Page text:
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Construction Safety Week 2020: Employee Spotlight – James Kiegel

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Construction Safety Week 2020: Employee Spotlight – James Kiegel


As we continue to celebrate #ConstructionSafetyWeek, our employee spotlight introduces us to WMJ Safety Manager James Kiegel.

James has been working in the construction industry for over thirty years. He has experience directing full scope construction projects that include new construction as well as renovation work. His career began while he was still in high school, working part time for a carpenter every day after school. James then did carpentry for houses on a naval base before moving to framing commercial buildings.

James then joined another regional construction firm working as a concrete superintendent. After getting the call for a job he had always wanted, James spent nine years working on the assembly line at the Ford Norfolk Assembly plant before it closed, while maintaining a side concrete and masonry business.

After the Ford plant closed, James returned to the world of construction, rejoining his old company as a superintendent.  In 2008, James transferred into his company’s safety department, receiving his Construction Health and Safety Technician certification and, beginning his career as a construction safety professional.

Kiegel and a group of WMJ Interns during their OSHA 10 Certification

Kiegel joined WMJ in 2017, immediately getting to work on several jobsites throughout the Tidewater area of Virginia. As a WMJ Safety Manager, James provides oversight and training for superintendents, field staff and trade partners. He ensures strict compliance with approved safety plans.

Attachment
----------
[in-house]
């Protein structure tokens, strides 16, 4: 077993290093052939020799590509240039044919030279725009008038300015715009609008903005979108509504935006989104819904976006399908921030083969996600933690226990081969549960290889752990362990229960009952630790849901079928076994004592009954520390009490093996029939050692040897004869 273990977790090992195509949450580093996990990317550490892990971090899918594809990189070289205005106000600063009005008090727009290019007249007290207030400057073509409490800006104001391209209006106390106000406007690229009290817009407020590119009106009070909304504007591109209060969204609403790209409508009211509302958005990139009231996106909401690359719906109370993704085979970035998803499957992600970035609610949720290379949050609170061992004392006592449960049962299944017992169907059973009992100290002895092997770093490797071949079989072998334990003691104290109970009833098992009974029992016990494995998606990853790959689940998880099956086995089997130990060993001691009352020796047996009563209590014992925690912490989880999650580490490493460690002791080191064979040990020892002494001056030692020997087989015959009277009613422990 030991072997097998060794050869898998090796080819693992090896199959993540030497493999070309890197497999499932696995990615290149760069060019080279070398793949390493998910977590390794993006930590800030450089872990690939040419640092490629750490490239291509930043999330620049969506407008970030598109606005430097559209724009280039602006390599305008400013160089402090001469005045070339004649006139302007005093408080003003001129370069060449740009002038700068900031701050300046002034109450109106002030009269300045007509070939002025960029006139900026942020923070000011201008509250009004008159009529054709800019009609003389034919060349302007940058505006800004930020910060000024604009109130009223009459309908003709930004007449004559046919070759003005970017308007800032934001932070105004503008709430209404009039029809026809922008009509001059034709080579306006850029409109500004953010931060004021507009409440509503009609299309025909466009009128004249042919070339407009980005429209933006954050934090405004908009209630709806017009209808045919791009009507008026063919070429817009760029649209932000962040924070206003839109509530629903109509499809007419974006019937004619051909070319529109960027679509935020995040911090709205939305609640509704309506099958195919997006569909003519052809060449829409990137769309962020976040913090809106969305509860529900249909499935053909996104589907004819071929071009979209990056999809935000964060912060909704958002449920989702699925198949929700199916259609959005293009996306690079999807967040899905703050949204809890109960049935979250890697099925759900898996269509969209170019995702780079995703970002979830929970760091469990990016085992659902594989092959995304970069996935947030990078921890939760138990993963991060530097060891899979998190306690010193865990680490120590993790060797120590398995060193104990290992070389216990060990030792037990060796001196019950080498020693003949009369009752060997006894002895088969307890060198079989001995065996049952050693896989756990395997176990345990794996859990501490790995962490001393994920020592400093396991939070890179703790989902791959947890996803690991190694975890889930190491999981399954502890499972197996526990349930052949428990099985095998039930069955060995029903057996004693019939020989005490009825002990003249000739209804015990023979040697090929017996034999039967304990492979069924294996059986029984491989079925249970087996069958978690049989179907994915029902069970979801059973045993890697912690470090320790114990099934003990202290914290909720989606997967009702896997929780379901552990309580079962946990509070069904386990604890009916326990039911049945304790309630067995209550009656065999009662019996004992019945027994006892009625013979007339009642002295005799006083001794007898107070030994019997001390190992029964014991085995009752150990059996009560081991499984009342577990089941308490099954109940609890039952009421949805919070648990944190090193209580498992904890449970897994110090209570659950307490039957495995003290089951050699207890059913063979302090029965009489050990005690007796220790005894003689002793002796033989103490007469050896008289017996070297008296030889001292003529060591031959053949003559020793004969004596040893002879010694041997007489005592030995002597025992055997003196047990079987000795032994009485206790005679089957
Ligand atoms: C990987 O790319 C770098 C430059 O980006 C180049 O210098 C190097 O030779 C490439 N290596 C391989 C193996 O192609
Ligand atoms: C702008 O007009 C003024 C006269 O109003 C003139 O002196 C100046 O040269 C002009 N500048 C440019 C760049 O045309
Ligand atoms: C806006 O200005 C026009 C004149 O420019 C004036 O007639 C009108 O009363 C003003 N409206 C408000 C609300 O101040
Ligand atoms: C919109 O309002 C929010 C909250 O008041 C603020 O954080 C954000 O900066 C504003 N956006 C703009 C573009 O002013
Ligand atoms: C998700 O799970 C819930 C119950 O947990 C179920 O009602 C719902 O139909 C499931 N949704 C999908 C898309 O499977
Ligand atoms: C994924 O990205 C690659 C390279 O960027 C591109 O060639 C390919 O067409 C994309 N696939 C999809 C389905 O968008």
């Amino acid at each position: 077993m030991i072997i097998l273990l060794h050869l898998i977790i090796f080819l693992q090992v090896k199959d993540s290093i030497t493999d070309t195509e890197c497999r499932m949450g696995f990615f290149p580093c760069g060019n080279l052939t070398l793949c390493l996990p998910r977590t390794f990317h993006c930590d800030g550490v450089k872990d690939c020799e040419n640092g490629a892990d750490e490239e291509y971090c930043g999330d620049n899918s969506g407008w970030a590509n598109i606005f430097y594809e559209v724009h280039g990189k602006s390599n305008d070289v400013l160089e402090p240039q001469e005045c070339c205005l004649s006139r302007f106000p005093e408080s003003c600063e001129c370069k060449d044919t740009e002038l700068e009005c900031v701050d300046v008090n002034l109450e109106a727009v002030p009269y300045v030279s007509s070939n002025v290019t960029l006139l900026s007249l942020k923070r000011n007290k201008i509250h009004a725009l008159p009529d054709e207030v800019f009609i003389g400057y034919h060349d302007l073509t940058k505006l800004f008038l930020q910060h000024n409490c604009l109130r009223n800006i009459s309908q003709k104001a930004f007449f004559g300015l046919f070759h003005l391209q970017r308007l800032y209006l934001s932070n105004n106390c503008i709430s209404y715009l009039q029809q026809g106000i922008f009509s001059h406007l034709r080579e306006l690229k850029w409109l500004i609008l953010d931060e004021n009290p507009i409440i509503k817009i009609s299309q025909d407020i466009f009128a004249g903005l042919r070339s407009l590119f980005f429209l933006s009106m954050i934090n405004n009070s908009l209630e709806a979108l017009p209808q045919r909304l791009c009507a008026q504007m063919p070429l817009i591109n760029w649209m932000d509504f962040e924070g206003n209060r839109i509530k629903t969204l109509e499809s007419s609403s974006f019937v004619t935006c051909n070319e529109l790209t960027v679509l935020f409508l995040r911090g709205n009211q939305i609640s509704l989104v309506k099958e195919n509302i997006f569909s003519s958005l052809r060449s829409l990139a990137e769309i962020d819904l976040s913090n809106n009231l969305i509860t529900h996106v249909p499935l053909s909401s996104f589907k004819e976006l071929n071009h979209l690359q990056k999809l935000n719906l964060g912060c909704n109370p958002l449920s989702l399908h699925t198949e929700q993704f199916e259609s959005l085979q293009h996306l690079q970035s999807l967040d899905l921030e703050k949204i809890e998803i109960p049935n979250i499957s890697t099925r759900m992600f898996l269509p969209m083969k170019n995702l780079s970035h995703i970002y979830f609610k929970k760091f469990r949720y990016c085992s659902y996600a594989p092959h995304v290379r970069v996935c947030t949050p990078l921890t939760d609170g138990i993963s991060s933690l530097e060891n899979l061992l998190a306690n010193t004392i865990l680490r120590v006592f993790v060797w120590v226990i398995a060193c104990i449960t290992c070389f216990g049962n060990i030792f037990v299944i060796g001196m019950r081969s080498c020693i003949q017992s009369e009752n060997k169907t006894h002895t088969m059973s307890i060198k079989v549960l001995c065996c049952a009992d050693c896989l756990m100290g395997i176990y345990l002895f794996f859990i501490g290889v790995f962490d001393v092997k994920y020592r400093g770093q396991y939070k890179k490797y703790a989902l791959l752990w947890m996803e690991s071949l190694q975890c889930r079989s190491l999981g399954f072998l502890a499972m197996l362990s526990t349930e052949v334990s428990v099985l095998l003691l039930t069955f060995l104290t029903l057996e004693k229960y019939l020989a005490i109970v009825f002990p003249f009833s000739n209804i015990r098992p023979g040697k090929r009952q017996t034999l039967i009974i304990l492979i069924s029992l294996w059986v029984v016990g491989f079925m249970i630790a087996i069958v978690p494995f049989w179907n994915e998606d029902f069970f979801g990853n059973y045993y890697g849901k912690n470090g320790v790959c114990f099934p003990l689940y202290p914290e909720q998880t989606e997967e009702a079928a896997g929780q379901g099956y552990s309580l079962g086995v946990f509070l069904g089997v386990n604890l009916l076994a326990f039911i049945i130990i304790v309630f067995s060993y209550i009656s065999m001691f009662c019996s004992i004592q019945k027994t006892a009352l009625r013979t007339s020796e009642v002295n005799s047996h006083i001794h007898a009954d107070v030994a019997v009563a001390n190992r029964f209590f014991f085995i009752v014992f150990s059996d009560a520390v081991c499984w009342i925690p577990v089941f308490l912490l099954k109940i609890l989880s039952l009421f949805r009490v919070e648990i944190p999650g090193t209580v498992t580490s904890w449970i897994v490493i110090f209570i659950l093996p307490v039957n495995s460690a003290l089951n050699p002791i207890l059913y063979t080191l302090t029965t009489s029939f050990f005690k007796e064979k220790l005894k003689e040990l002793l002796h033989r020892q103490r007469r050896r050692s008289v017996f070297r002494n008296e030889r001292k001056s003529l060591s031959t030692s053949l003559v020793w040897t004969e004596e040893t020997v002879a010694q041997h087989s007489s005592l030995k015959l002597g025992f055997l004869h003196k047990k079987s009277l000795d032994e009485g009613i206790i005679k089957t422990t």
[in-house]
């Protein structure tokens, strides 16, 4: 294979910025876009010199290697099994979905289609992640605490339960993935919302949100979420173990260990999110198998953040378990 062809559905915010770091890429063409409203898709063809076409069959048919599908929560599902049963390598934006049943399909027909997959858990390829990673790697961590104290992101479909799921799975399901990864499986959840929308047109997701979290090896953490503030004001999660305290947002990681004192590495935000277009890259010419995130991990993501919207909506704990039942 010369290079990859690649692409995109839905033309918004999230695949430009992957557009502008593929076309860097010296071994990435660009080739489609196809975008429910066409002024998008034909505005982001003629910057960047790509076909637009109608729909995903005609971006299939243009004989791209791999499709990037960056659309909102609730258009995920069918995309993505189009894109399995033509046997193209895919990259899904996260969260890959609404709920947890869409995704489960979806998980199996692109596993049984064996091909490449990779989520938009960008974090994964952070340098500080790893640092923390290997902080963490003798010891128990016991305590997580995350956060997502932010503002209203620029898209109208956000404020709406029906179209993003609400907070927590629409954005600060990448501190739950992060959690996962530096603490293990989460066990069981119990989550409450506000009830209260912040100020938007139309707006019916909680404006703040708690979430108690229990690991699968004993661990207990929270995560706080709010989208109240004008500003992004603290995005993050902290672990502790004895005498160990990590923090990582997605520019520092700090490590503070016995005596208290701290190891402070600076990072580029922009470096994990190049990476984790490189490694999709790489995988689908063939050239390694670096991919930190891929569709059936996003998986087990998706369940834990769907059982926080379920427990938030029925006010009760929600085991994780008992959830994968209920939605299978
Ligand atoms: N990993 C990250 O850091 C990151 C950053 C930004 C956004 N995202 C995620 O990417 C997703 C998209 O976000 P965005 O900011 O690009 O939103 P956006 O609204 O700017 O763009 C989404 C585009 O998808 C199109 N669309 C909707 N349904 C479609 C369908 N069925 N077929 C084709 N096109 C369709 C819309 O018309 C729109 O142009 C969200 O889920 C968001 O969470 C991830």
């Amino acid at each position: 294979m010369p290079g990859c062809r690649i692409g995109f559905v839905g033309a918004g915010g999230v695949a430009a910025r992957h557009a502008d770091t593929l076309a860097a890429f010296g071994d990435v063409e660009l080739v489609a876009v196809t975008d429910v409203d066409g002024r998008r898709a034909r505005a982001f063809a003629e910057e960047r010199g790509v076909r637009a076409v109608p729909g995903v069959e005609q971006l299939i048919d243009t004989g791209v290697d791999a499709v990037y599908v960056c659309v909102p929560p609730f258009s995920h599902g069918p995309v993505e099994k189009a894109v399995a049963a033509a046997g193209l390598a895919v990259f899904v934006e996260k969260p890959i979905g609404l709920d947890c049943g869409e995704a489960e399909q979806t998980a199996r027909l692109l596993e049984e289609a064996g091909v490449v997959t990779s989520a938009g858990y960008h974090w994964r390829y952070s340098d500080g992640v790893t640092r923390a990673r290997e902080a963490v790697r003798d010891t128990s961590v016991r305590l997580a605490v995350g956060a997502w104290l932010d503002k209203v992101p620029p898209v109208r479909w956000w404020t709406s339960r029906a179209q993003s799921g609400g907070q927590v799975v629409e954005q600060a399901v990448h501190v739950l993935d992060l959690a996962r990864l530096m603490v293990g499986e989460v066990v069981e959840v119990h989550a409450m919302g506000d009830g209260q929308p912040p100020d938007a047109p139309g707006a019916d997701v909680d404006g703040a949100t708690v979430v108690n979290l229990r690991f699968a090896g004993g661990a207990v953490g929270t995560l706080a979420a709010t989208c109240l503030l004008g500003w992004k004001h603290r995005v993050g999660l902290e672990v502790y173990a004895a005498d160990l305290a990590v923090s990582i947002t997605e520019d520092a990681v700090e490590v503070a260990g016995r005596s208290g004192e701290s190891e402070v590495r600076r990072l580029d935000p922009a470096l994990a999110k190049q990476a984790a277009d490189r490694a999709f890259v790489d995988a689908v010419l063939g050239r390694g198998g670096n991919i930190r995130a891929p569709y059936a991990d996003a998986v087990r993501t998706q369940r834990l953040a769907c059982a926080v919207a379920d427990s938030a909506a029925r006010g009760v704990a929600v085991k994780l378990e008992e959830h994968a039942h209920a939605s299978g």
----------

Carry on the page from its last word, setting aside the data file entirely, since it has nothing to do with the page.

“I am our eyes and ears for safety on a job-site,” said Kiegel. “I am constantly on the lookout to keep our people safe. I enjoy getting to coach and teach people proper safety techniques, knowing I am making an impact not only on the jobsite but also in their lives.”

Since joining WMJ, James has noticed an improvement in safety standards on construction sites.

“Getting superintendents their OSHA 30 training more frequently has made an impact,” said Kiegel. “Buy-in from people on the job-site has also helped. We make sure our interns have their OSHA 10 certification, getting them started thinking about safety early on makes a big difference.”

WMJ Fall Training

“I have a passion for educating the people on our job-sites. Training is the best way to prevent an accident and my goal is always to make sure everyone goes home safely at the end of the day.”

When James isn’t keeping WMJ job-sites safe, he enjoys spending time with his nephews and getting out on the water – either in Virginia Beach or in the Outer Banks. James also enjoys working out when he can and is currently working on renovating his home which keeps him plenty busy.